My Swedish is poor. But the graph is clear. Spitsbergen temperatures are in synch with the AMO. Some translated text below graph. (Thanks)
Contributing to making this part of the report a worrying reading is that the natural climate variations are not included in the used climate models. This is depressing, as it is well known that the air temperature around Svalbard is clearly influenced by the AMO (Atlantic Multidecadal Oscillation), which is a natural and periodic variation. This impact is actually mentioned in the report, and this realization ought to have been exploited.
Both the AMO and the air temperature in Longyearbyen have largely covaried since 1898 (see figure). The natural climate variations are thus far from unimportant, and explain better than all CO2-controlled climate models what actually takes place here in Longyearbyen.
AMO is known from measurements since 1856, and geological surveys show that AMO has been in unbroken function for at least the past 8000 years. So it is not likely that AMO will stop in the near future. AMO is currently passing a peak, and will in all likelihood decline over the next 30-35 years. We can all imagine how it will affect the Svalbard temperature. So the natural phenomenon of AMO ought to be included in the report’s assessment of the future climate in Longyearbyen with great emphasis, but does not.
The graphs start from 1950 to show a full 66 year cycle of the PDO and AMO.
I’m graphing anomalies from the mean for all. Sea Ice is in millions of sq km.
PDO versus Arctic Extent – note that the satellite record for sea ice starts at peak of PDO
AMO versus Antarctic Extent
The AMO for each month as of Dec 2015. Some months the AMO is still high. Some it is low.
Sep/Oct/Nov/Dec only go up to 2014 of course. 2005 was the peak AMO (approximately).
And its downhill to same kind of late 70s cold that made people think a new ice age was coming.
The good news. It should be another 25 years to reach bottom. The bad news. 2005 style warmth is 60 years away.
The AMO syncs up with climate change very nicely. This is just a view I like. The deepest blue sections are the 1970s.
1978/79 was the coldest winter in US history.
UPDATE: Sorry about the title. Not sure what happened. Fixed now.
The AMO is definitely linked with climate cycles. And probably has more to do with Arctic Sea Ice than any other factor. This is loess trend of each month of the AMO on the same graph.
The winter months started trending down around 2005/2008. Spring months have been flattish since the same time. Only July-Sept have stayed high. June has been flat.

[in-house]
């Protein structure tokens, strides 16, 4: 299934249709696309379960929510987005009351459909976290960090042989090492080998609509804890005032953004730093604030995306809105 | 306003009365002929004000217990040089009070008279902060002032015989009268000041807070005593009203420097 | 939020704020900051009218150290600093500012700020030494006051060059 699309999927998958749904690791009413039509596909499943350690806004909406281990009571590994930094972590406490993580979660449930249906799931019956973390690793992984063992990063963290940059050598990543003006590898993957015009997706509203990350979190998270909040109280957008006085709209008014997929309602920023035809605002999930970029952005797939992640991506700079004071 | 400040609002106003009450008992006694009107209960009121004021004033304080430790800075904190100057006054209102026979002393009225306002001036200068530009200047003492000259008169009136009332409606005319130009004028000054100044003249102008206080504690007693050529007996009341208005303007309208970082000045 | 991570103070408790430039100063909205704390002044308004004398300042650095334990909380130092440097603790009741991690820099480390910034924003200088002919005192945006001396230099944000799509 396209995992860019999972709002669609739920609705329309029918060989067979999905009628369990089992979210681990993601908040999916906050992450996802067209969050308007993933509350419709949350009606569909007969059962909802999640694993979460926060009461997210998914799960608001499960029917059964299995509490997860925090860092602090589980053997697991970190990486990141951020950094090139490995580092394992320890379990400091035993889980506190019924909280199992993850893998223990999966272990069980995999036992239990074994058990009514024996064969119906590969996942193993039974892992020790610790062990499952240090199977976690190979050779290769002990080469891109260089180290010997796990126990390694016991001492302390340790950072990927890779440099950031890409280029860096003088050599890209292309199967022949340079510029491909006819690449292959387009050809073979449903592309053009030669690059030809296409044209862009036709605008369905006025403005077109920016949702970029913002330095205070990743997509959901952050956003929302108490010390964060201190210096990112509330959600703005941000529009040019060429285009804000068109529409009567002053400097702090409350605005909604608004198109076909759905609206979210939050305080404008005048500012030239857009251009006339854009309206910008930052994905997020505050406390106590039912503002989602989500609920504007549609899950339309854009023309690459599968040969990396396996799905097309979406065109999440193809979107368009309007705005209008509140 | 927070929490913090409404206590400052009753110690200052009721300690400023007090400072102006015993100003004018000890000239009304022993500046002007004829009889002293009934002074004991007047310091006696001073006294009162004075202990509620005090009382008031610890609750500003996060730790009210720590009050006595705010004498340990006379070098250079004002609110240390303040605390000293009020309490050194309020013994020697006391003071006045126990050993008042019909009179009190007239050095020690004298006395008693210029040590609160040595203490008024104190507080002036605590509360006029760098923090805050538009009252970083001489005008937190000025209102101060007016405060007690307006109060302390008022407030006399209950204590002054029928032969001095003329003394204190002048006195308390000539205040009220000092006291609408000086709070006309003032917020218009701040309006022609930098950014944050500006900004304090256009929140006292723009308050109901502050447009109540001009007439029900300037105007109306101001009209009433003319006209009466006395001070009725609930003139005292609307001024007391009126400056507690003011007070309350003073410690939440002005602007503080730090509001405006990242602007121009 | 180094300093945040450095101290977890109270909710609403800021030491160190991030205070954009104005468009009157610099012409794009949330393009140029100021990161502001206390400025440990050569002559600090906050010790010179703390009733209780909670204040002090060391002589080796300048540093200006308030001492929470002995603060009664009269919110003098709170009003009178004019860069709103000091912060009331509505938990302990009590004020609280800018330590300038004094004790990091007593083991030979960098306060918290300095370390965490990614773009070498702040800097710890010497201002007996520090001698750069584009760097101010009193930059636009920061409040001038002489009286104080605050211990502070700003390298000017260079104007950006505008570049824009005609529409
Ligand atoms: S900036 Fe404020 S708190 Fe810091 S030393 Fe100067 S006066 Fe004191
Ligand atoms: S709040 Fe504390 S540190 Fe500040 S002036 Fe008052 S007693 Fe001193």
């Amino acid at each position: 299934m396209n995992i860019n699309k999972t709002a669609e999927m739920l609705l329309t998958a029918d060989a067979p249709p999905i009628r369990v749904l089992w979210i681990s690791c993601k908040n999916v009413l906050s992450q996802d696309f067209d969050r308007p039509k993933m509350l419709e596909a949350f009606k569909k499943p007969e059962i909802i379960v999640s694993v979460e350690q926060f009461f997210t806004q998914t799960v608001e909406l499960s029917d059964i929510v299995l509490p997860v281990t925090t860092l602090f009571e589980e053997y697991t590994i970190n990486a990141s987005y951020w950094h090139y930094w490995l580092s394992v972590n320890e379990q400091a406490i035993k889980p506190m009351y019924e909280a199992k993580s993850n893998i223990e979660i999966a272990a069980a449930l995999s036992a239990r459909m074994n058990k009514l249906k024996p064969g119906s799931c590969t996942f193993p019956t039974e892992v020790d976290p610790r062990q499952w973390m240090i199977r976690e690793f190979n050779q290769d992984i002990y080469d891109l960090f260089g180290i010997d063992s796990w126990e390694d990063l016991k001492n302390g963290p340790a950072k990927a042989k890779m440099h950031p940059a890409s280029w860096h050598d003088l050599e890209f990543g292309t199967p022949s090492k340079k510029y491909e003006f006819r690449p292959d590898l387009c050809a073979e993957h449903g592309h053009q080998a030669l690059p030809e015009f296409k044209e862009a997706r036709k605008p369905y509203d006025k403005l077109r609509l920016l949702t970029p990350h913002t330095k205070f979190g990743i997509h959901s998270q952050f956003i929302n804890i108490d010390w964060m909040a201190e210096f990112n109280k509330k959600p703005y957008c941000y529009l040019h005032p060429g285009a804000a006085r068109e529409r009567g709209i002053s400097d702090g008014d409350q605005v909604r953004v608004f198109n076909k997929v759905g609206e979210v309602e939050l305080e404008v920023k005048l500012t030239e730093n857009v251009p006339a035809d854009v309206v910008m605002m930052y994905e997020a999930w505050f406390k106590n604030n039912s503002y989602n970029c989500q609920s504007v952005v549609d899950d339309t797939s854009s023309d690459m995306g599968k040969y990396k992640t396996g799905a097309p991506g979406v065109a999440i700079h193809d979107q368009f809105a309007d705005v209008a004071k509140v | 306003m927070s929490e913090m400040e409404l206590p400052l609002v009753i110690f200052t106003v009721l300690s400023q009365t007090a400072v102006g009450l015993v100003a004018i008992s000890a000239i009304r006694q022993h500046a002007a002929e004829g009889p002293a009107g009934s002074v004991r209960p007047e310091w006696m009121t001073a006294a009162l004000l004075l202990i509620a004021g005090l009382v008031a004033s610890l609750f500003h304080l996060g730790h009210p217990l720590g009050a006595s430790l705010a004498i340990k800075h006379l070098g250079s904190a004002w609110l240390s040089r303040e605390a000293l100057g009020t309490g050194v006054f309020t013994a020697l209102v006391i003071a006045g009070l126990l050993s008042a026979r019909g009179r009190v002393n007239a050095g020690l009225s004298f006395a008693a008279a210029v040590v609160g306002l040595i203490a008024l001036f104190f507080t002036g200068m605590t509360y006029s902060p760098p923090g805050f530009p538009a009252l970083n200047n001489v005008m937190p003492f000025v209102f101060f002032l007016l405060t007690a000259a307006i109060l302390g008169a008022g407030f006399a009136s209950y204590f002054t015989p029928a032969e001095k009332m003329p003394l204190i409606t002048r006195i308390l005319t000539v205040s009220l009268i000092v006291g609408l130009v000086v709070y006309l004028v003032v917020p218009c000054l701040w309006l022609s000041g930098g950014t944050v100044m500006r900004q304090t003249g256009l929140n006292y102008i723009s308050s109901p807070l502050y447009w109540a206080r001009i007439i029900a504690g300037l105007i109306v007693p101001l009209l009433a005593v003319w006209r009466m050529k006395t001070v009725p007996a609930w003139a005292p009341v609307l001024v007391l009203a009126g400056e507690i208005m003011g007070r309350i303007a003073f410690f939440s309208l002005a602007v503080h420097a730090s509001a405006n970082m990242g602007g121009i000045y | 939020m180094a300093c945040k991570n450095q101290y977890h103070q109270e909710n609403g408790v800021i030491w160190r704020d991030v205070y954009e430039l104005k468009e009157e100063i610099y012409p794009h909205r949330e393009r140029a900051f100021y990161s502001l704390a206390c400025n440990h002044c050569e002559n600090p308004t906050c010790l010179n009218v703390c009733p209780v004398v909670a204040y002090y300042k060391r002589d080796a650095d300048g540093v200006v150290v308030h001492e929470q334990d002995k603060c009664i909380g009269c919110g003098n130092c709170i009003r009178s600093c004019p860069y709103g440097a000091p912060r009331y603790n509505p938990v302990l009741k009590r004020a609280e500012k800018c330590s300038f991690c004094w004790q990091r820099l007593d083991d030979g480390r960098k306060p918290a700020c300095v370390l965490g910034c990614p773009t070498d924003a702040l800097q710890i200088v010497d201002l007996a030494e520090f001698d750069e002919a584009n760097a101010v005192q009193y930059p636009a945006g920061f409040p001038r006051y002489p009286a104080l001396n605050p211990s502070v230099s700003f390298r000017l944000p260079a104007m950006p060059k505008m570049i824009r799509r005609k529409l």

The first four months of 2014 were all negative.
Same graph, but from 1856 and 1979. The spread in months now seems to be repeating the pattern way back in 1856. But that could be an endpoint artifact.
Same graphs, but the data and the trends.
The graph is in thise post compares sea ice extent for just one day of each year – 138 to the AMO for the month day 138 is in – in this case May. There isn’t any AMO data for May 2014 yet.
AMO data comes from NOAA, Sea Ice data comes from NSIDC.
The red is the May AMO – Atlantic Multidecadal Oscillation. The blue is Antarctic Sea Ice Extent just for day 138.
The dashed lines are the liner trends for each.
Click on the graph for a larger size.
I don’t know what it means, but I’ve been aware of an oscillation pattern in Antarctic Sea Ice Extent for some time.
A while ago I noted the time between oscillations. Today I am just noting the size of the oscillations.
The current satellite record only started around 1978 (and only a partial years data exists). And until 1986, data only exists for alternating days.
Consider that the AMO is about 66 years long. And 1982 (the end of the big oscillations in the early part of the satellite record) is about 33 years ago I wonder if the big oscillation pattern will come to an end soon in the same way it came to an end after 1982? (Update: Or will it oscillate for 33 years?)
We don’t what happened off to the left of the graph (the pre-satellite era) with certainty. Or why these oscillations were once huge, and then settled down and then resumed their large oscillations again.
Click for larger.
“There is a huge event being forecasted this year by the CFSV2, and I don’t know if anyone else is mentioning this. For the first time in over a decade, the Arctic sea ice anomaly in the summer is forecast to be near or above normal.”
I don’t know what it means, but I’ve been aware of an oscillation pattern in Antarctic Sea Ice Extent for some time. A week or two ago I made a slight change in one of my graphs to annotate the peaks and valleys with the year and now the pattern jumps out at you even more.
This graph is for day 95, but the pattern is similar in other parts of the year.
There has been since 1988 a 4 or 5 year oscillation where the ice extent goes to a valley in between peaks. And the magnitude of the oscillation is growing.
These are not small oscillations. Sea Ice Extent as of today is 7,000,000 sq km. The 2011 valley is 4,700,000 sq km. That is a 50% jump in sea ice on day 95 from 2011 to 2014.
I know the AMO has peaked and is poised to start down (it may take a few more years). But to repeat myself, I’m not sure what it means.
Click for larger.